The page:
What we see is determined by the visual pigments of the human eye. We have often asked what our dog might see. Colour vision was thought restricted to the primates. Totally wrong. Thanks to a paper by Justin Marshall & Kentaro Arikawa in Current Biology we know now that colour vision is very common in the animal kingdom. There are several species that use a much broader spectrum to look at their surroundings. Honey bees for example can identify objects in the UV part of the spectrum. They have, however, three different photoreceptors like humans. Waterflees or the Blue Tit have four different ones the former sensing the whole spectrum from 300 nm to 700 nm. The latter misses some light in the infrared part. Horses and dogs have only two different photoreceptors, they are in way green–red blind. Dogs, however, have a much more discriminating capacity in the dark.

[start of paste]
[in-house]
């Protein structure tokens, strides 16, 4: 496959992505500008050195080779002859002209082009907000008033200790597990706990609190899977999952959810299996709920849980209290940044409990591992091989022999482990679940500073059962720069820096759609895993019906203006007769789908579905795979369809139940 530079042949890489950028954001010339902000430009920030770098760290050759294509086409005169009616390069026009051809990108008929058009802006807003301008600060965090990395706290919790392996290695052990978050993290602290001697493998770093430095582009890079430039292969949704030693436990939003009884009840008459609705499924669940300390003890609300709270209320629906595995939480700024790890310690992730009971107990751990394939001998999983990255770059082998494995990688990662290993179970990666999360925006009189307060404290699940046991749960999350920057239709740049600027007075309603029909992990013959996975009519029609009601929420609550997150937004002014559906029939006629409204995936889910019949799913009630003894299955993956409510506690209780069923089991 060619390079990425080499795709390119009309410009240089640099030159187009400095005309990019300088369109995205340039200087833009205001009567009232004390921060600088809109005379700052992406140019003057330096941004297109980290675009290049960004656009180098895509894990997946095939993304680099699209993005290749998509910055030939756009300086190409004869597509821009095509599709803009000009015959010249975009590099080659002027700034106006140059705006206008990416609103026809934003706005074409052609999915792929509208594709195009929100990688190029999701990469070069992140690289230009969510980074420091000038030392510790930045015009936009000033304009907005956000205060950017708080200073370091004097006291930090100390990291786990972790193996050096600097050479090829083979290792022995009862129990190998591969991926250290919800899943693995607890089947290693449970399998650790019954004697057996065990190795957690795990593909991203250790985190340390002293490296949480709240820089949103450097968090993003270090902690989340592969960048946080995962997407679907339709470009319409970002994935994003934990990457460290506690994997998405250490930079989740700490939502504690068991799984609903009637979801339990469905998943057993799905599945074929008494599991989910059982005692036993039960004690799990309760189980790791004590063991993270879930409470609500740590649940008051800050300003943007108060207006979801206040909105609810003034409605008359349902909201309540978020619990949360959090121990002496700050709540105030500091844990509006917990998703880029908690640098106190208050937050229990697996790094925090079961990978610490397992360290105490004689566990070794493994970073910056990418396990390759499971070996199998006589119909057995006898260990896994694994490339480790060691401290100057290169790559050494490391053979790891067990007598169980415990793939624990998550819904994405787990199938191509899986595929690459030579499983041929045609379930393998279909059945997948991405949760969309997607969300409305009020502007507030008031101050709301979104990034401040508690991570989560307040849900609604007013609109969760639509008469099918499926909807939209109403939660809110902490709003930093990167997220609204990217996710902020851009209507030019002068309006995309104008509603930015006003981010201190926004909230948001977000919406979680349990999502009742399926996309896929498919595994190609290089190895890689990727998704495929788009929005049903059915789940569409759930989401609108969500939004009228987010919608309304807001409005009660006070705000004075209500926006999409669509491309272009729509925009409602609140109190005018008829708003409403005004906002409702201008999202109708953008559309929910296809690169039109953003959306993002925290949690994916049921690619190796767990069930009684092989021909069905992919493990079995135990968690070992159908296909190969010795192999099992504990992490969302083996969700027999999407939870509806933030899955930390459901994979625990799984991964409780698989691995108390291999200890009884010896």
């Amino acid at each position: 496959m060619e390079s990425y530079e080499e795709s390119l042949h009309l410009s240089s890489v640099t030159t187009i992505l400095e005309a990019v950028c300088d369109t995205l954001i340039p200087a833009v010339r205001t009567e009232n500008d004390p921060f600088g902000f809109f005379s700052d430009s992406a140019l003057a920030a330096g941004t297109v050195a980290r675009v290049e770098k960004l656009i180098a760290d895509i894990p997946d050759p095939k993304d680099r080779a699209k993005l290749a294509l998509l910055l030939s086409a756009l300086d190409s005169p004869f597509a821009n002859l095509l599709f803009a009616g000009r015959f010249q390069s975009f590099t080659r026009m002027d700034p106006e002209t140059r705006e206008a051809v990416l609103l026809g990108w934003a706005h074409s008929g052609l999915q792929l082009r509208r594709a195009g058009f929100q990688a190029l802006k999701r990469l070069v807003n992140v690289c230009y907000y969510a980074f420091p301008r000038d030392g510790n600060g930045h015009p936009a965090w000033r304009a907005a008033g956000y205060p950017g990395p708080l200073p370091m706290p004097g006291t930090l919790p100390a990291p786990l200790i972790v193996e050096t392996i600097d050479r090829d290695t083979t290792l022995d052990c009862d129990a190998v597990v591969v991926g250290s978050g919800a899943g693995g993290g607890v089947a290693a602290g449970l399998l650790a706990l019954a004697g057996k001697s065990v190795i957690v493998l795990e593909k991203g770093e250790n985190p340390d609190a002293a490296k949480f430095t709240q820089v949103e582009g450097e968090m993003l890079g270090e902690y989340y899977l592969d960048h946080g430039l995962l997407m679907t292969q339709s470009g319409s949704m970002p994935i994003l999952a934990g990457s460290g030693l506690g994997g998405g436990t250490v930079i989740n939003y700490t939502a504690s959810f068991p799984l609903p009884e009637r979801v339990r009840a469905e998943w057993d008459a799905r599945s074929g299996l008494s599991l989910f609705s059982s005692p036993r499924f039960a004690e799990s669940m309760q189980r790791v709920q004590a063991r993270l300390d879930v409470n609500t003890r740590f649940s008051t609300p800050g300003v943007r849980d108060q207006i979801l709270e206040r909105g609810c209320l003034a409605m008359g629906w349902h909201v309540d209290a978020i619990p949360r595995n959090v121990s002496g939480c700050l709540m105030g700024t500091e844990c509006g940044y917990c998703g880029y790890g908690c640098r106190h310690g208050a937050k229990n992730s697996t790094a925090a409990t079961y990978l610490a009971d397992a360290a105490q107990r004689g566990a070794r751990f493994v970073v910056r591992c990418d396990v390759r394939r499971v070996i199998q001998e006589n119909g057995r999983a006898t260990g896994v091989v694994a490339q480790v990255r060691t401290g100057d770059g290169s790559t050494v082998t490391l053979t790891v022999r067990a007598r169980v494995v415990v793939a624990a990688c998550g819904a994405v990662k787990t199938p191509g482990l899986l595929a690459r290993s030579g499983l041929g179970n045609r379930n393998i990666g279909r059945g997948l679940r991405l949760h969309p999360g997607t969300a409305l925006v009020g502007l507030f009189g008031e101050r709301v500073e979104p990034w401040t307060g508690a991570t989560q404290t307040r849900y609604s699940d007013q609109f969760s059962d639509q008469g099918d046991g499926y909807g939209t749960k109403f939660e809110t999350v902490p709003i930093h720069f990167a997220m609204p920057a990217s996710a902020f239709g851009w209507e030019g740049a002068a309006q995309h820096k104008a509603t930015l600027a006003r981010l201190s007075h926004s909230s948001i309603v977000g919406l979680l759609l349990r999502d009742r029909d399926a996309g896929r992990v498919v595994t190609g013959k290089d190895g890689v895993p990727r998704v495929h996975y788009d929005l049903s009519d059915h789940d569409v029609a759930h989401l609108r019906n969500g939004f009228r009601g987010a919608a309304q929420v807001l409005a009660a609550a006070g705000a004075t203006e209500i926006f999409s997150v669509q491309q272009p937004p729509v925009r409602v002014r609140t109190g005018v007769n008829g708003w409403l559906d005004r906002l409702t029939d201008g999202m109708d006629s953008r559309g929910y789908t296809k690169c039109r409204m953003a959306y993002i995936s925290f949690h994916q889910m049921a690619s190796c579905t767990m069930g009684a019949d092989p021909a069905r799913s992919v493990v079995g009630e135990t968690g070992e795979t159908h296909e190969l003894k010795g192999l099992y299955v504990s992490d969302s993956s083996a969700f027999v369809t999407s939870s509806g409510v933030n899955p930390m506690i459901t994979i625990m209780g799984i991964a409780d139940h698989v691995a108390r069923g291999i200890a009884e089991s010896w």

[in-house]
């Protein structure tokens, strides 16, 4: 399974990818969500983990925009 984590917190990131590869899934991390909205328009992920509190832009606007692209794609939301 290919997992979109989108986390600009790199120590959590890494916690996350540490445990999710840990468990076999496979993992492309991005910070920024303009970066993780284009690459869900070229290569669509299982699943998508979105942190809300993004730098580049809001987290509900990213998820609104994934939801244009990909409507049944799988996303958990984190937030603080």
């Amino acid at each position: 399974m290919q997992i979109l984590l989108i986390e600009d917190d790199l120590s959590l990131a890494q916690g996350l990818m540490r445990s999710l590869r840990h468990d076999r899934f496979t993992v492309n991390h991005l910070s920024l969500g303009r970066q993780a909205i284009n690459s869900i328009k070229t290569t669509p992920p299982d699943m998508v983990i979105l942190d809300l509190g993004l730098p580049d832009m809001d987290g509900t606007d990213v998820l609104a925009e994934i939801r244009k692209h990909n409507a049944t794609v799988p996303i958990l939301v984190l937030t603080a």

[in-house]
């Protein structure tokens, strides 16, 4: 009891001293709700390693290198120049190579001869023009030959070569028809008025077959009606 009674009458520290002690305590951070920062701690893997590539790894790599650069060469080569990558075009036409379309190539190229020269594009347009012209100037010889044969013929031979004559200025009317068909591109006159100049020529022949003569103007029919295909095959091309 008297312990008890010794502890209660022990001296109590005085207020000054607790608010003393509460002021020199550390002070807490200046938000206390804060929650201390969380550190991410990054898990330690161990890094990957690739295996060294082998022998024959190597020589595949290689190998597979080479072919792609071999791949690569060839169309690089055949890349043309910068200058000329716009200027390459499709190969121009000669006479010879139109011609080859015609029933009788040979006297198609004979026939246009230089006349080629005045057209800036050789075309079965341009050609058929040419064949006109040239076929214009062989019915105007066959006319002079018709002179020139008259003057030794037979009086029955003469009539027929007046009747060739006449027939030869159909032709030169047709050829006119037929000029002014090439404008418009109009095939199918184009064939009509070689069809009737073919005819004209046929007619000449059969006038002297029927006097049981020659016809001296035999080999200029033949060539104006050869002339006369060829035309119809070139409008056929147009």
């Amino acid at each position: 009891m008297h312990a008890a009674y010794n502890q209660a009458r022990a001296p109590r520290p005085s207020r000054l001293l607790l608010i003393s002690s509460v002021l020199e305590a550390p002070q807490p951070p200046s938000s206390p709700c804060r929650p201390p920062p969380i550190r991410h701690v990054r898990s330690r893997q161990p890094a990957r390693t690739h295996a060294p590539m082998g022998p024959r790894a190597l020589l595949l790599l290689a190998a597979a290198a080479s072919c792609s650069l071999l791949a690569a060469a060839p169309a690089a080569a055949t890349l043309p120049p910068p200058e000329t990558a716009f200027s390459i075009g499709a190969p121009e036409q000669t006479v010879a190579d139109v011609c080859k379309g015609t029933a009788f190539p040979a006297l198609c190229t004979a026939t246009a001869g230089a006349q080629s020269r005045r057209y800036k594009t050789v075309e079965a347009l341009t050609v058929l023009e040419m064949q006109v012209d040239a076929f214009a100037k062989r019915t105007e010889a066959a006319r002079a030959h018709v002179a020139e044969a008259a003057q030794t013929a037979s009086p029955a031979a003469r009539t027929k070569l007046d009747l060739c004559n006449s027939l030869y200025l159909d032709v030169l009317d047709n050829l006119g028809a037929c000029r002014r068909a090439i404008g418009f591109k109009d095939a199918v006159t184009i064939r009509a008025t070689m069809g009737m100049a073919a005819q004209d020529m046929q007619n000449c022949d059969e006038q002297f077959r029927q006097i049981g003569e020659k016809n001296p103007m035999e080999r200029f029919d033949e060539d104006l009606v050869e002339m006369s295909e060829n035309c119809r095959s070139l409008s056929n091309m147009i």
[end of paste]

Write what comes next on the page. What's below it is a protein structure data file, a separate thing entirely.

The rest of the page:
What comes as a surprise is that butterflies and other insects can differentiate the visual reception with up to 8 different photoreceptors. And this is not the end: Shrimps have 20: (cited from the paper)”Twenty receptor types have been defined: twelve for colour, six for polarisation and two with overlapping function for luminance tasks”.
An eye-opener. Nice and Recommende!